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Follow up: Don't Tell Me to Move On

Follow up to Don't Tell Me To Move On: 

I’ve wanted so badly to respond to the millions of you (3.2 million have seen it and more than 10,000 have written back) who have shared it, forwarded it, re-posted it, printed it, and handed it out to others, and written exquisitely kind and tender words of empathy to me and my family. However, I’ve simply been astonished by the volume of response and have been hesitant to interrupt the beauty of what was happening by posting something else. I don’t know how to interpret the volume of response other than to say it confirms what I suspected: Grief is a long, arduous, slow process and it deserves to be respected and supported, not minimized and condemned. Your responses both comfort me tremendously – clearly, I’m not alone – and break my heart; so many of you have said, “This is my story too; you’ve put into words what I feel.” You’ve told me about your sons and daughters, mothers and fathers, brothers and sisters, best friends, grandparents, cousins, neighbors, and co-workers and how their deaths created such a well of pain and grief in your hearts; how the grief remains fresh and raw, and how much you wish “comforters” had been more sensitive to your grief. I can’t even begin to tell you what a privilege it is to “hold” your grief... I feel as though I’ve been given a sacred trust and I’m honored. I ache for your losses and send you my deepest compassion and prayers for God’s gentle touch to soothe, mend, and heal your hearts.

The thousands of responses have impacted me. I’m walking through life differently. Instead of plowing through the grocery store as fast as I can, I now walk the aisles praying for those who pass by me intent on their shopping. I can’t help but wonder what invisible sorrow accompanies them; who are they grieving for? Who are they desperately missing? I get fanciful and wonder what if we all wore armbands that way people do occasionally on sports teams – but what if these armbands were colored to match a grief. Blue for a baby or child who died. Yellow for a spouse. Green for a loved one lost through suicide. Red for a sibling. Purple for a best friend. I wonder if we wouldn’t all be wearing an armband of one color or the other... it would make it so much easier! We wouldn’t have to wonder whether or not someone was mourning – it would be right there on their arm for all to see – and I wonder if it wouldn’t make us all much more patient and considerate of each other because we wouldn’t be able to ignore the pain so plainly visible. Of course that isn’t ever going to happen, but its food for thought.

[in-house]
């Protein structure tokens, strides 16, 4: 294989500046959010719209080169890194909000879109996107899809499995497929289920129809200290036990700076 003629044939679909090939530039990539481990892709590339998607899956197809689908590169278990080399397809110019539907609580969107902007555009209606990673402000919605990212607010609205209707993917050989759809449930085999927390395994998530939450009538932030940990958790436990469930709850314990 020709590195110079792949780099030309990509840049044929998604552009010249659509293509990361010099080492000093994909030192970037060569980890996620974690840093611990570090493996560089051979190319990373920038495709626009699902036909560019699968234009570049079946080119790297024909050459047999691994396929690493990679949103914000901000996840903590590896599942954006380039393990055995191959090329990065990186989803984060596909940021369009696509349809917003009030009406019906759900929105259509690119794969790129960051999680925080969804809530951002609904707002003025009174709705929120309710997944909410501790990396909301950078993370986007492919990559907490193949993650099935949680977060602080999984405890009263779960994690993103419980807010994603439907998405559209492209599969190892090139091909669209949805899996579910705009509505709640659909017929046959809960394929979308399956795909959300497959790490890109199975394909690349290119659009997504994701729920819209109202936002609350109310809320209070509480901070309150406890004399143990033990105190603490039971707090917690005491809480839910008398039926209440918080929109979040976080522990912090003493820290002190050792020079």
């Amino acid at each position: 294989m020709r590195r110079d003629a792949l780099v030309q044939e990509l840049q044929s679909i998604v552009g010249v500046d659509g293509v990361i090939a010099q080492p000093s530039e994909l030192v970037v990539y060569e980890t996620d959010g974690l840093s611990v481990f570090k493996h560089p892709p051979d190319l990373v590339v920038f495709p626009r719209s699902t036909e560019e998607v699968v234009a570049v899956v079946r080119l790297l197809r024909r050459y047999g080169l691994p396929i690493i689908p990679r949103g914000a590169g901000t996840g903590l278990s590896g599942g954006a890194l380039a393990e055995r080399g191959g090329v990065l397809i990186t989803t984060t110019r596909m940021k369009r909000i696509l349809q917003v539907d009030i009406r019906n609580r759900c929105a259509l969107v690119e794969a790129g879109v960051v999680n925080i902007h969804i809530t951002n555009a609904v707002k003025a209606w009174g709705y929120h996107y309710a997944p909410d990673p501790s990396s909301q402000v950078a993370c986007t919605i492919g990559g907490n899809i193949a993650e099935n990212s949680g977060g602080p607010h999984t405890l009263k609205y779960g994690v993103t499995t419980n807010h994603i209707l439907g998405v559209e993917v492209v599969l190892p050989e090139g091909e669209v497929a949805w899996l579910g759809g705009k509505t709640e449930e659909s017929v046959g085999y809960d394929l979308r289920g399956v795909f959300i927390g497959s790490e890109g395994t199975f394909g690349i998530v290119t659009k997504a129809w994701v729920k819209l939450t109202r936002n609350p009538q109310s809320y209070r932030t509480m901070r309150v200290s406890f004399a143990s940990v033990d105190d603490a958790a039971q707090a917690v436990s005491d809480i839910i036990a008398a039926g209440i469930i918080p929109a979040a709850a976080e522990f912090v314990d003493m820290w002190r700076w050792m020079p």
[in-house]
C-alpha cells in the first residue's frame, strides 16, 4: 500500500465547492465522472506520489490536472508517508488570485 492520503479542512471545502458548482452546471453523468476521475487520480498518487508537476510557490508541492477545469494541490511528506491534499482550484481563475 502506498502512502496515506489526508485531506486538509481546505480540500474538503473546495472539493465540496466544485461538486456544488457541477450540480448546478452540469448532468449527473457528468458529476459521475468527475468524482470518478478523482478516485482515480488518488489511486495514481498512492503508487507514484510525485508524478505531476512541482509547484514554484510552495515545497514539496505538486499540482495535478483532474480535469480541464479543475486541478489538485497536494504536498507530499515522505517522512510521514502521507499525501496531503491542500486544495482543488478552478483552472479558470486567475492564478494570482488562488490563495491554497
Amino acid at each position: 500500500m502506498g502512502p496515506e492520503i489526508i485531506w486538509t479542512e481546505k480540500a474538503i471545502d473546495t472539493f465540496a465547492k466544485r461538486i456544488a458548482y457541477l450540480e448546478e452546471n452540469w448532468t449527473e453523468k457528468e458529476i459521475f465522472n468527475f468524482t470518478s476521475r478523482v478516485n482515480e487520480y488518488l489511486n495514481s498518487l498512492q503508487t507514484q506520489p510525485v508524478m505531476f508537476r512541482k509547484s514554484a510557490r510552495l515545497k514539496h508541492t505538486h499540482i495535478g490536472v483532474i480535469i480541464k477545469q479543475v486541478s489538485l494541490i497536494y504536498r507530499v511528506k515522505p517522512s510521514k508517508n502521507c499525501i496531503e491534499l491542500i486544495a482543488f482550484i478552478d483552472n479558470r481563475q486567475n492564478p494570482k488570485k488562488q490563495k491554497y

Another thought I’ve been contemplating the past two weeks is the way so many of you expressed the ways that your loss has negatively affected your life... how nothing has been the same... how you’re not at all the same person you used to be... how challenging it is to continue in daily life. Since I feel the same way at the one-year mark (April 5), I can’t help but get a little anxious about the future. I’ve started searching the Bible for verses that can encourage me to believe that my life isn’t ruined by our tragedy. I don’t have all the answers, but I’m spending a lot of time meditating on the book of Ezekiel. The Israelites were taken captive in Babylonia – the land was laid waste, their cities were decimated and plundered, the inhabitants enslaved. But in Ezekiel 36, God promises to make the land rich and productive again, to free the people, and to rebuild all that was demolished and ruined.

Yes, God, please. Please rebuild the “ruins” in our lives. Even though we often feel helpless in the ruins, YOU are not helpless among our ruins. Please bring freedom, productivity, and restoration once again. Show us how to LIVE even though some of those dearest to us are no longer here. We want to flourish again. Please.

Posted by Kay Warren with 0 Comments

Don't Tell Me to Move On